Hunger Strikes at Guantanamo Bay Continue to Grow

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The hunger strike at Guantanamo Bay, Cuba has continued to grow to 45 strikers, even as the military got involved over the weekend.

On Saturday, the detention center decided to end communal living and ordered detainees to be placed back into single cells in an effort to stop the hunger strike, according to an article in the Washington Post. Some needed to be forced into their cells, as military guards fired four “non-lethal” rounds at detainees early Saturday morning.

Of the 45 detainees on strike, 13 are currently being force-fed through tubes in order to stay alive. Three have been hospitalized for dehydration. The hunger strike began in early February and prisoners are still refusing any meals provided by the camp. According to a statement by Navy Capt. Robert Durand, spokesman for Joint Task Guantanamo, the shots fired were in response to physical resistance by some detainees, including the use of improvised weapons.

The controversy sparking the hunger strike was the initiation of new, stricter searches of prisoners’ cells and belongings, including their Korans. The military said that the Korans were not handled by the guards but by interpreters, most of whom were Muslim, according to the Washington Post.

Many of the prisoners in Guantanamo Bay have been detained for a decade without trial or sentence.

Pardiss Kebriaei, an attorney for one of the detainees, spoke with the Huffington Post and said that the hunger strikes are part of a larger protest against the entire way the prison is run. “What’s going on now can’t be divorced from the broader context…men who’ve been held for 11 and a half years without charge, who see no end in sight…this is really a way of protesting the uncertainty of the end of their detention,” she said.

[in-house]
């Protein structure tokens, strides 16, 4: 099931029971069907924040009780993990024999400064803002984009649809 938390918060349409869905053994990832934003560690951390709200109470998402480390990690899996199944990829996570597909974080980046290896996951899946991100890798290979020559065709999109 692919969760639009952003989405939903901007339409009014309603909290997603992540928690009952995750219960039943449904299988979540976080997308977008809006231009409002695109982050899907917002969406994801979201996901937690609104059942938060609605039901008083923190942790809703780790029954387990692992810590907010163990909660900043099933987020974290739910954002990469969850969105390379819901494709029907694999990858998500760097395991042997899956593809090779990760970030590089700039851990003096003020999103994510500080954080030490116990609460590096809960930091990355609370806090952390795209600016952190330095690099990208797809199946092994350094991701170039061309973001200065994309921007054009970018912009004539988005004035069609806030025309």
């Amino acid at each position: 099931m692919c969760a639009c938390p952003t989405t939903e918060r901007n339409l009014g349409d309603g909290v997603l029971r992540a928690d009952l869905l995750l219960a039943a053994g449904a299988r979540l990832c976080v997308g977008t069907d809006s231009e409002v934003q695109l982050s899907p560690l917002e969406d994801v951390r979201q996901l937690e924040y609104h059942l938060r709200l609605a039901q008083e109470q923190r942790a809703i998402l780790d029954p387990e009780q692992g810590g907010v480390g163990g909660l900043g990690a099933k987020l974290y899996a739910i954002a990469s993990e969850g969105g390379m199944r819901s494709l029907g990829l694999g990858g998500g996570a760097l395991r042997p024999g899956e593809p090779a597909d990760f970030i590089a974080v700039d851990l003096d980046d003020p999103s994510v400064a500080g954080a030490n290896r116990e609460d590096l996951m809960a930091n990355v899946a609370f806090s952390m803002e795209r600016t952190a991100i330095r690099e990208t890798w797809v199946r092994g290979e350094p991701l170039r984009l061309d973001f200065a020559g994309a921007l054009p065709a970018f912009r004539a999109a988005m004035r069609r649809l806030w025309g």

“The whole issue is one big gray area,” said Laura Rosales, a sophomore at Boston University studying computer science. “They are prisoners, many of whom actually have committed real crimes, and they’re doing this to themselves. But at the same time if this protest is so widespread, there must be some kind of mistreatment going on.”

These strikes are also a protest against the Obama administration’s halt on efforts to close Guantanamo Bay. The office charged with relocating detainees has been closed by the administration even though about a dozen prisoners were reviewed and cleared for transfer out of the detention facility, the Washington Post reports.

The military hopes that by moving the prisoners out of a communal room, the hunger strike will start to die down from the lack of group pressure. As of now, though, the protest seems to be going strong.

“People in prisons definitely have very innovative and improvised ways of communicating and transferring things and information…so it’s not really surprising that the prison guards would up their security and search measures,” Rosales said. “Maybe, though, they need to address the larger issue instead of just trying to stop the strike. I don’t know the answer, but this strike seems to show that the current policies on Guantanamo aren’t working.”

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Sophomore > Journalism/Environmental Analysis > Boston University

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